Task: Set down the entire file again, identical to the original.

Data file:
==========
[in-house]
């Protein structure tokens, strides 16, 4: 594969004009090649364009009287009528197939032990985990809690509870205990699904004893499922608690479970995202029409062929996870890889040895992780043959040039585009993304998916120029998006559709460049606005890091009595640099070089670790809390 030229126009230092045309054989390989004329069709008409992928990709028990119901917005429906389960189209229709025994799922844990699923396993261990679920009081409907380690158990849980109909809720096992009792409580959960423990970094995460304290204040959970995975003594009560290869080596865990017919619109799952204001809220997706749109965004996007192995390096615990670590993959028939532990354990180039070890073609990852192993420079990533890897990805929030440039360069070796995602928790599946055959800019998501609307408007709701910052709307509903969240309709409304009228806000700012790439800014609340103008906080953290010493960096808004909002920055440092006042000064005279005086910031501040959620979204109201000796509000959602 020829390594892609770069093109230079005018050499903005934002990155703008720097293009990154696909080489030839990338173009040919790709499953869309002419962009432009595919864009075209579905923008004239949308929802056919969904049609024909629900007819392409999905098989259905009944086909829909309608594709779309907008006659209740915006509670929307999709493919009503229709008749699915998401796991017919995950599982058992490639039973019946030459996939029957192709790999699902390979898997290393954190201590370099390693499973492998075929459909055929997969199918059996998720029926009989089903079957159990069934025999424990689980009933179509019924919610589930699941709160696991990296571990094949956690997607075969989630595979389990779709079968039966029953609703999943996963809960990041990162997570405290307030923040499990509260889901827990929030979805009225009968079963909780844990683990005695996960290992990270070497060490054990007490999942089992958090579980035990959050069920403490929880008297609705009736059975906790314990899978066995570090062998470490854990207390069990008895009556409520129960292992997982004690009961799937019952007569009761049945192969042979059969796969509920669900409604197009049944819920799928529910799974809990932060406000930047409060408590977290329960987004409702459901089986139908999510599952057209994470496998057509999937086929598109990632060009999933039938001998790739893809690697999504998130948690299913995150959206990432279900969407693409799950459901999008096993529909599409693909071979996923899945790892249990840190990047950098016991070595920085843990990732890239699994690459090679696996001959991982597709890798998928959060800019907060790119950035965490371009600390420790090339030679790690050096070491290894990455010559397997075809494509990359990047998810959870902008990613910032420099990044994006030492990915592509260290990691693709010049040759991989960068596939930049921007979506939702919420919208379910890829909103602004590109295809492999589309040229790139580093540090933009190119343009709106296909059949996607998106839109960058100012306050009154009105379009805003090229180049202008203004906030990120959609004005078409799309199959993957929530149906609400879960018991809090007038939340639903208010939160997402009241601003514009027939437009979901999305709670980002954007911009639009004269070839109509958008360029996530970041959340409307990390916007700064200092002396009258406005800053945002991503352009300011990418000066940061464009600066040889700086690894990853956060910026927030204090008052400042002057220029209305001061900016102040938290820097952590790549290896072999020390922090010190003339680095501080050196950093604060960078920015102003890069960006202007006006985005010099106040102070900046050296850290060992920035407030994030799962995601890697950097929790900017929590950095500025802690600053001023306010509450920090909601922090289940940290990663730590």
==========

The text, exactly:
[in-house]
């Protein structure tokens, strides 16, 4: 594969004009090649364009009287009528197939032990985990809690509870205990699904004893499922608690479970995202029409062929996870890889040895992780043959040039585009993304998916120029998006559709460049606005890091009595640099070089670790809390 030229126009230092045309054989390989004329069709008409992928990709028990119901917005429906389960189209229709025994799922844990699923396993261990679920009081409907380690158990849980109909809720096992009792409580959960423990970094995460304290204040959970995975003594009560290869080596865990017919619109799952204001809220997706749109965004996007192995390096615990670590993959028939532990354990180039070890073609990852192993420079990533890897990805929030440039360069070796995602928790599946055959800019998501609307408007709701910052709307509903969240309709409304009228806000700012790439800014609340103008906080953290010493960096808004909002920055440092006042000064005279005086910031501040959620979204109201000796509000959602 020829390594892609770069093109230079005018050499903005934002990155703008720097293009990154696909080489030839990338173009040919790709499953869309002419962009432009595919864009075209579905923008004239949308929802056919969904049609024909629900007819392409999905098989259905009944086909829909309608594709779309907008006659209740915006509670929307999709493919009503229709008749699915998401796991017919995950599982058992490639039973019946030459996939029957192709790999699902390979898997290393954190201590370099390693499973492998075929459909055929997969199918059996998720029926009989089903079957159990069934025999424990689980009933179509019924919610589930699941709160696991990296571990094949956690997607075969989630595979389990779709079968039966029953609703999943996963809960990041990162997570405290307030923040499990509260889901827990929030979805009225009968079963909780844990683990005695996960290992990270070497060490054990007490999942089992958090579980035990959050069920403490929880008297609705009736059975906790314990899978066995570090062998470490854990207390069990008895009556409520129960292992997982004690009961799937019952007569009761049945192969042979059969796969509920669900409604197009049944819920799928529910799974809990932060406000930047409060408590977290329960987004409702459901089986139908999510599952057209994470496998057509999937086929598109990632060009999933039938001998790739893809690697999504998130948690299913995150959206990432279900969407693409799950459901999008096993529909599409693909071979996923899945790892249990840190990047950098016991070595920085843990990732890239699994690459090679696996001959991982597709890798998928959060800019907060790119950035965490371009600390420790090339030679790690050096070491290894990455010559397997075809494509990359990047998810959870902008990613910032420099990044994006030492990915592509260290990691693709010049040759991989960068596939930049921007979506939702919420919208379910890829909103602004590109295809492999589309040229790139580093540090933009190119343009709106296909059949996607998106839109960058100012306050009154009105379009805003090229180049202008203004906030990120959609004005078409799309199959993957929530149906609400879960018991809090007038939340639903208010939160997402009241601003514009027939437009979901999305709670980002954007911009639009004269070839109509958008360029996530970041959340409307990390916007700064200092002396009258406005800053945002991503352009300011990418000066940061464009600066040889700086690894990853956060910026927030204090008052400042002057220029209305001061900016102040938290820097952590790549290896072999020390922090010190003339680095501080050196950093604060960078920015102003890069960006202007006006985005010099106040102070900046050296850290060992920035407030994030799962995601890697950097929790900017929590950095500025802690600053001023306010509450920090909601922090289940940290990663730590």